Modelling and stability analysing of fractional frequency offshore wind power system with modular multilevel matrix converter

Lin, Kai (2023). Modelling and stability analysing of fractional frequency offshore wind power system with modular multilevel matrix converter. University of Birmingham. Ph.D.

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Offshore wind energy contributes significantly to the reduction of carbon emissions and the dependability on fossil fuels. Current transmission systems have been challenged by the growth trend of offshore wind power system establishments. The maximum transmission distance of the traditional high voltage AC (HVAC) transmission is hampered by the reactive current charging requirement. In contrast, the fractional frequency transmission system (FFTS) is a promising technology to solve this issue. The offshore grid is designed with a fractional frequency equal to around one-third of the system frequency, which significantly reduce the charging current of the transmission system. The frequency converter is the central component of the FFTS, and the modular multilevel matrix converter (M^3 C) is regarded as the recognised new AC/AC converter technology for offshore wind power integration due to its advantages of simple scalability, full controllability, and high effectiveness. The system structure, working principle, and control system of the M^3 C are presented initially in this study in Chapter 3 with the electromagnetic (EMT) simulation model developed in MATLAB/Simulink software. It has been demonstrated that M^3 C can serve as the frequency converter for FFTS.
The small signal stability is an enduring topic of power system study. The M^3 C based FFTS is shown to be a competent contender for offshore wind power system integration, therefore, a small signal model is required to examine its damping ability. In Chapter 4, the small signal model of FFOWPS contains the doubly fed induction generator (DFIG) based wind power system and the M^3 C is proposed, taking into account the dynamics of DFIG system, the M^3 C and the interaction between the two power electronic systems. In addition, an eigenvalue based small signal stability analysis is implemented to examine the impacts of controller parameters and circuit elements on the damping ability of the system.
It is proven that the proposed DFIG-M^3 C based FFOWPS has numerous technical advantages, nevertheless, its economic viability must be evaluated in order to determine its industrial applicability. A techno-economic cost comparison between M^3 C and back-to-back modular multilevel converter (BtB-MMC) is presented in Chapter 5. The two frequency conversion technologies utilised in FFOWPS are studied and compared in terms of technical performance. The performance of the two technologies is validated. For further comparison, an economic analysis model incorporating the capital costs, unavailability costs, operation and maintenance (O&M) costs, and power loss costs for FFOWPS components is developed. Cost components comprising a significant portion of the total cost are highlighted in the two versions of FFOWPS and it is indicated the wind turbine consist of up to 50% of total cost of FFOWPS. To further pursue the economic advantage of the M^3 C based FFOWPS, the economical transmission distance of the M^3 C based FFOWPS and BtB-MMC based HVDC system is investigated, and hence the advantageous transmission range of the two technologies is identified while the M^3 C based FFOWPS is a more cost effectiveness choice for medium transmission distances around 280 km.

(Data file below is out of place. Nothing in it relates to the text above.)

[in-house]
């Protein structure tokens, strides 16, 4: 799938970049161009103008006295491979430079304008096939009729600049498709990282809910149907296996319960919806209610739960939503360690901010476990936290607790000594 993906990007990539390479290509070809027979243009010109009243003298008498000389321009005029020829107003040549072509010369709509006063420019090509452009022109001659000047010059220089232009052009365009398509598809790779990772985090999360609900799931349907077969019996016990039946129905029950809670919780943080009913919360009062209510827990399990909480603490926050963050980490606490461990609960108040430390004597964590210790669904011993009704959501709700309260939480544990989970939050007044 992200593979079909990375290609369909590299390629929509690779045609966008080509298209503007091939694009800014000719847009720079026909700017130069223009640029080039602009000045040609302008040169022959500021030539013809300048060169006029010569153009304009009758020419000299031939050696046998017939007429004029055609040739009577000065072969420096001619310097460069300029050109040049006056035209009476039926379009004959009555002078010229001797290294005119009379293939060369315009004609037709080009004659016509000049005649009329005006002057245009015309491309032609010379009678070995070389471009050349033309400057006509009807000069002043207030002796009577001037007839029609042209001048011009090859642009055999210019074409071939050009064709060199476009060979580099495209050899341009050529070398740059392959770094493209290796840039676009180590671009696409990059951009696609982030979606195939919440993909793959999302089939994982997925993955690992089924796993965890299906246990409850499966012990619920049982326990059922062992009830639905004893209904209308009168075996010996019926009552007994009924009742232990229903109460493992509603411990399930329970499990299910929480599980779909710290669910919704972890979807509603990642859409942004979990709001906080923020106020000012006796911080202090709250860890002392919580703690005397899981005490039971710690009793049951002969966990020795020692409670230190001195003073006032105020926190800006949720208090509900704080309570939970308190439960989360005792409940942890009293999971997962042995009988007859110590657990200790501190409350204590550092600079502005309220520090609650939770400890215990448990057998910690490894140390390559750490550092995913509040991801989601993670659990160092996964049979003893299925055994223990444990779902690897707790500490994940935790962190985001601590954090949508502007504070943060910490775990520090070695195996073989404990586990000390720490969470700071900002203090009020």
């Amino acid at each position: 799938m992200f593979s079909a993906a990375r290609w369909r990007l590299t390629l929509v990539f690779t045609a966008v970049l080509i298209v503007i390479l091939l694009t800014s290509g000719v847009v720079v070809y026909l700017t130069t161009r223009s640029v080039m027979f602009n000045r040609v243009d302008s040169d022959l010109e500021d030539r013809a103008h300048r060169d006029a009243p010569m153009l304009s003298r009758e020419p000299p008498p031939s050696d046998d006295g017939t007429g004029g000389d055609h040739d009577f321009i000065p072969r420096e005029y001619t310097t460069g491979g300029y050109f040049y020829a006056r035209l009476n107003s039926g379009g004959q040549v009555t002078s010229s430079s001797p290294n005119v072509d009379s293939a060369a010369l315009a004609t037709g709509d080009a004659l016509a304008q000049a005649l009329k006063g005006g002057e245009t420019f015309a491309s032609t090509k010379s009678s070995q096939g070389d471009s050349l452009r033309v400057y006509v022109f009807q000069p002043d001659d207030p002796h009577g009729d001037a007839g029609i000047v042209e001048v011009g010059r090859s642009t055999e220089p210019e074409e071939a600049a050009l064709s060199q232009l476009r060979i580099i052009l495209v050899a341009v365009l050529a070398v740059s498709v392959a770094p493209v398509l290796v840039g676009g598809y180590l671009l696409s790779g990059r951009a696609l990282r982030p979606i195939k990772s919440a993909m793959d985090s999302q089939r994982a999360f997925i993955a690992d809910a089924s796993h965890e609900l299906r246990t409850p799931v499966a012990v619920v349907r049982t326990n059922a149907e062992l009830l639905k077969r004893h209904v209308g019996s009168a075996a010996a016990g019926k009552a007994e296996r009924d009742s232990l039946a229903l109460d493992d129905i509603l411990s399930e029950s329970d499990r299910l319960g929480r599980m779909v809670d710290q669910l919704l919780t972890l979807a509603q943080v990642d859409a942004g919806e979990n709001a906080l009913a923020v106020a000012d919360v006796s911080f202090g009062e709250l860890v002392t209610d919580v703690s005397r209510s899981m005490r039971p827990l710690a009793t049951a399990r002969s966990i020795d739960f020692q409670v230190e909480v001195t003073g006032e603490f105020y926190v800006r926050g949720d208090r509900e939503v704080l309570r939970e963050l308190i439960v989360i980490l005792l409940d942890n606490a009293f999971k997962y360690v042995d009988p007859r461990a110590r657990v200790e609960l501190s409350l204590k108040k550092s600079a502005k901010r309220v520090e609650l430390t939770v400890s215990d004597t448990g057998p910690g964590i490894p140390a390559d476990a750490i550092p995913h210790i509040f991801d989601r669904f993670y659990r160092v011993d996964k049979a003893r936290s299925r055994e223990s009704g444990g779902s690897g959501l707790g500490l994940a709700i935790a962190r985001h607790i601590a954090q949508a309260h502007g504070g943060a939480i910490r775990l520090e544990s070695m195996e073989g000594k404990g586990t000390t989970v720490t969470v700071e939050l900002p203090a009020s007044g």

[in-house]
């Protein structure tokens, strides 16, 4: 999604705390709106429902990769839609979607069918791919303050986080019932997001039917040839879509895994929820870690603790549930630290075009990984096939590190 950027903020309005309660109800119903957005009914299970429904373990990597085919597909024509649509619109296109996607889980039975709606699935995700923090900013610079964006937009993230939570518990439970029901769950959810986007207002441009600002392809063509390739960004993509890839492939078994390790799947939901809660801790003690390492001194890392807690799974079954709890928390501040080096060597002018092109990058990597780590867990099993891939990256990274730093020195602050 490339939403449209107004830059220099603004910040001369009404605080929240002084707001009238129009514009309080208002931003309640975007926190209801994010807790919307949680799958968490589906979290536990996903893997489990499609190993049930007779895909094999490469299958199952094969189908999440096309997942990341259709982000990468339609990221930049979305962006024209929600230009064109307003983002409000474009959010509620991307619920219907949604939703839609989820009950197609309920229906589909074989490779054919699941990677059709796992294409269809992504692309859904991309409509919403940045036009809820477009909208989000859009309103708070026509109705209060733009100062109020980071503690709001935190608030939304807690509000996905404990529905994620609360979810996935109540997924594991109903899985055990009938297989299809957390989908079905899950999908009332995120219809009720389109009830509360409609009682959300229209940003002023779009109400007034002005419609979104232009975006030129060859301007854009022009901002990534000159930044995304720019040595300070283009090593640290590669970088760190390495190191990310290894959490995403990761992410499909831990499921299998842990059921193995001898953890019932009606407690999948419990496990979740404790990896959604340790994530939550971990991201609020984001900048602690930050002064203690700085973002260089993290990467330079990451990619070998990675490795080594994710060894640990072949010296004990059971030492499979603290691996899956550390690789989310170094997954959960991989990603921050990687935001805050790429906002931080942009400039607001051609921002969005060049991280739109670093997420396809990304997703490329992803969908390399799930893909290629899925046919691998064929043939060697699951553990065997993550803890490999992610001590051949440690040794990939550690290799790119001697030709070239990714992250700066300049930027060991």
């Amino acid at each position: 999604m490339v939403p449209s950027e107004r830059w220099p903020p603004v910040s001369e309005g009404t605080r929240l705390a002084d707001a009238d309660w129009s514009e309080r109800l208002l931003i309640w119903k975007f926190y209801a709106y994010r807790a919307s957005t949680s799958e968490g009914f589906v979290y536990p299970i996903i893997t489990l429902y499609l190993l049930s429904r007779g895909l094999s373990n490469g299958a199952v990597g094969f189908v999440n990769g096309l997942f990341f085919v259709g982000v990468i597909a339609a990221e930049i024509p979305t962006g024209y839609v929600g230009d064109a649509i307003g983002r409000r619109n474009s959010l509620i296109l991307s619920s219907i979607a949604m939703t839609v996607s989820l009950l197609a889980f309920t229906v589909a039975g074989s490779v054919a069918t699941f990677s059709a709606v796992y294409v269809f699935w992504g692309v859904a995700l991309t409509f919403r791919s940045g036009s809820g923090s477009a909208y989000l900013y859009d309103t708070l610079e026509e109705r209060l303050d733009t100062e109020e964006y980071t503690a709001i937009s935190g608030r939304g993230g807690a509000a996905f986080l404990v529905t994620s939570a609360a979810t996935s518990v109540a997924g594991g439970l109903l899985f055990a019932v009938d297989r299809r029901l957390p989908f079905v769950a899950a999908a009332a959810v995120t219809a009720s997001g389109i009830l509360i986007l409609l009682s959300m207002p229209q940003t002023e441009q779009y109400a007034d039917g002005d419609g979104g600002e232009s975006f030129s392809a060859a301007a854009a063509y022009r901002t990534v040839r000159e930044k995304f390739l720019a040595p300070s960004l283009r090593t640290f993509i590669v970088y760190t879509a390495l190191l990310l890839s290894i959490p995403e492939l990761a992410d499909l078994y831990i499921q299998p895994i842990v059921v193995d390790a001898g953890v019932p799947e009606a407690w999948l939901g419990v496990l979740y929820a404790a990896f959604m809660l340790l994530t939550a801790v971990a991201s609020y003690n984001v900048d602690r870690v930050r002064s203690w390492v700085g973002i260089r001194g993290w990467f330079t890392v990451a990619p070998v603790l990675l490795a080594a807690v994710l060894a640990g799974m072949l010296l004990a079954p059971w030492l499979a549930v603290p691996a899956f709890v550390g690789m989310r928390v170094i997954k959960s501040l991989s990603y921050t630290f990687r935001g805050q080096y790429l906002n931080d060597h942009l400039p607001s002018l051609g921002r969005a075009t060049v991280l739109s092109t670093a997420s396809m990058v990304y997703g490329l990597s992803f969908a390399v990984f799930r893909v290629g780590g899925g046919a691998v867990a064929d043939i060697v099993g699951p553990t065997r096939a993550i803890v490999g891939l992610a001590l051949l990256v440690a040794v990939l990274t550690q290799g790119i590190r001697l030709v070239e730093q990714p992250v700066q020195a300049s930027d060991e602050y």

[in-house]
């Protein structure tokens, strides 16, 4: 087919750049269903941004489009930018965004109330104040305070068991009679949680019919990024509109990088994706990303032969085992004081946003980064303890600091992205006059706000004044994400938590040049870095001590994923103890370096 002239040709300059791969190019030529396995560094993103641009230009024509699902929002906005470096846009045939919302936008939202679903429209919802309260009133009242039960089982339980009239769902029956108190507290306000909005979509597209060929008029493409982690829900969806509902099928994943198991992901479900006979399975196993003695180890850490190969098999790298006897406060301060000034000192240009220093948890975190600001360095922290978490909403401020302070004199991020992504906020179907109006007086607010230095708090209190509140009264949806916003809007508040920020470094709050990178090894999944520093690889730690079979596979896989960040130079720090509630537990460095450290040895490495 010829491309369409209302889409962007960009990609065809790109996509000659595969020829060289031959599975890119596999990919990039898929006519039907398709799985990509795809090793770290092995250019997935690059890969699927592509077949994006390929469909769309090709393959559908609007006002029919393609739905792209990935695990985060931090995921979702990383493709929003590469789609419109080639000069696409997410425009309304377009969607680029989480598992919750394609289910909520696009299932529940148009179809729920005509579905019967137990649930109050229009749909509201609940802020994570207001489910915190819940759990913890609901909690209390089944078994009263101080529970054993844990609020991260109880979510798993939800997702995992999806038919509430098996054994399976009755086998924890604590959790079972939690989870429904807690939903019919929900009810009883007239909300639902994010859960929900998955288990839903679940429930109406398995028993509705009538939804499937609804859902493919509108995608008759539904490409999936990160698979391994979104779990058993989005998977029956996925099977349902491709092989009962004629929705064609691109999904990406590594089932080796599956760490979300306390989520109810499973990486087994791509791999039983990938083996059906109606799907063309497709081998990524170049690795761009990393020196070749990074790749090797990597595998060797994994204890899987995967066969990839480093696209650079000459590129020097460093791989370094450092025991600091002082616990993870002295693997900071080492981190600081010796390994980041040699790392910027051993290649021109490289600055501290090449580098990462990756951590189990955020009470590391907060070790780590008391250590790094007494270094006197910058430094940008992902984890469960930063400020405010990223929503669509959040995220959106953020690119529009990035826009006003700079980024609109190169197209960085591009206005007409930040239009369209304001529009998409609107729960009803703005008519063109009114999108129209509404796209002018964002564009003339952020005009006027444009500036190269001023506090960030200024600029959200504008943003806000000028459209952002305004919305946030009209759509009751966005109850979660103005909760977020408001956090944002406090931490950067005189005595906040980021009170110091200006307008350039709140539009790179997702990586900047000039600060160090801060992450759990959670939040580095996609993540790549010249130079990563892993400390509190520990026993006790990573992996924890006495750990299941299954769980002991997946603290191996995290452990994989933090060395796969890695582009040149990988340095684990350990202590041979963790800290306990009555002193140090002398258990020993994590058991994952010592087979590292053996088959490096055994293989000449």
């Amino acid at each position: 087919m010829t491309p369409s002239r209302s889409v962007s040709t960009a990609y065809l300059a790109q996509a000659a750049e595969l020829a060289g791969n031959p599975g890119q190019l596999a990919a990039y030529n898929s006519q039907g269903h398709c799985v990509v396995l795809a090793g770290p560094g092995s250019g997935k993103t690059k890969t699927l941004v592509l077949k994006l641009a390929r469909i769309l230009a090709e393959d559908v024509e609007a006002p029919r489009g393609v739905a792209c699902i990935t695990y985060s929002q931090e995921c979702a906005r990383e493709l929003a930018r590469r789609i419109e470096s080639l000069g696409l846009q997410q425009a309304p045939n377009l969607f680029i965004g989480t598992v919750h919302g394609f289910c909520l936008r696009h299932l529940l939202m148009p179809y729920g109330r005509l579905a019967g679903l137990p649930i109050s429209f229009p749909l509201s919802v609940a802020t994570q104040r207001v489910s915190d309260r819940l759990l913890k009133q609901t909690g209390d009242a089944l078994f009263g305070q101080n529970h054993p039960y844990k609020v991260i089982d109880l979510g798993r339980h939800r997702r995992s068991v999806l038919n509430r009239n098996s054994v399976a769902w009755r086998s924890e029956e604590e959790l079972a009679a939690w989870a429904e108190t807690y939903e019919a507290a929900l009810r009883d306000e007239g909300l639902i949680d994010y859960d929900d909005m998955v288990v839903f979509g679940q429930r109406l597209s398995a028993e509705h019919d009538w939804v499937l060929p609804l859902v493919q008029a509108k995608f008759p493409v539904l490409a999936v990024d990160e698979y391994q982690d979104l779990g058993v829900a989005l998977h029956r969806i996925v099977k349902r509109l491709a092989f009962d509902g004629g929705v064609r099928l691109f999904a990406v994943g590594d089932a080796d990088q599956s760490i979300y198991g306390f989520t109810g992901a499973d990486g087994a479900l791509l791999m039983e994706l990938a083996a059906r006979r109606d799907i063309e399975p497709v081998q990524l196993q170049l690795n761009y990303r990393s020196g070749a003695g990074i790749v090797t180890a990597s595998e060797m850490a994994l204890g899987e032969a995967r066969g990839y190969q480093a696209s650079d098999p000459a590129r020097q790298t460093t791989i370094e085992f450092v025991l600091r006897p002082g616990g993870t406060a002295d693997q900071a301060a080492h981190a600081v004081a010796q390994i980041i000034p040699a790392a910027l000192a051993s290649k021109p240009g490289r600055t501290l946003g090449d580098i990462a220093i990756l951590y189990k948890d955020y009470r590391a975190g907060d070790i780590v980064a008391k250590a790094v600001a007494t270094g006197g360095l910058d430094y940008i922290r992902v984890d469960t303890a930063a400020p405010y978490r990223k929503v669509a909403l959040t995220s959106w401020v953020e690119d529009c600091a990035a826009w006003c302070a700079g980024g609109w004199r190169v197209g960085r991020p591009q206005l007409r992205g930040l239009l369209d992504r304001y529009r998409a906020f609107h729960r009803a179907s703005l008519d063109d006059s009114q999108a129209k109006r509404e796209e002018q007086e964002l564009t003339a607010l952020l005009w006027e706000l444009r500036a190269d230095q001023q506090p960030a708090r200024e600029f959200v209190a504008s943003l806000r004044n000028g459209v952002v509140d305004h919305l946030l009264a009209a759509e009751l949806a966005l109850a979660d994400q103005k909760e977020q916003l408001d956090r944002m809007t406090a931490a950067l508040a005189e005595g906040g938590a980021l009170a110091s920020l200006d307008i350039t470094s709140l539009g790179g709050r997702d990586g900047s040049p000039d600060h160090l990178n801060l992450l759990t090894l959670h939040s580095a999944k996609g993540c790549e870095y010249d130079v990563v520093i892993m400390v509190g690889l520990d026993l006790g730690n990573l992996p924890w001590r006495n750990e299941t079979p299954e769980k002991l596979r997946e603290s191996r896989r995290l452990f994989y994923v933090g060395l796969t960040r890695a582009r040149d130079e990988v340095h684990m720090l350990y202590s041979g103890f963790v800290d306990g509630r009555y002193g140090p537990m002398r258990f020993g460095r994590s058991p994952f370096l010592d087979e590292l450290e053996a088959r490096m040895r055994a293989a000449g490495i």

Type of Work: Thesis (Doctorates > Ph.D.)
Award Type: Doctorates > Ph.D.
Licence: All rights reserved
College/Faculty: Colleges (2008 onwards) > College of Engineering & Physical Sciences
School or Department: School of Engineering, Department of Electronic, Electrical and Systems Engineering
Funders: None/not applicable
Subjects: T Technology > TA Engineering (General). Civil engineering (General)
T Technology > TK Electrical engineering. Electronics Nuclear engineering


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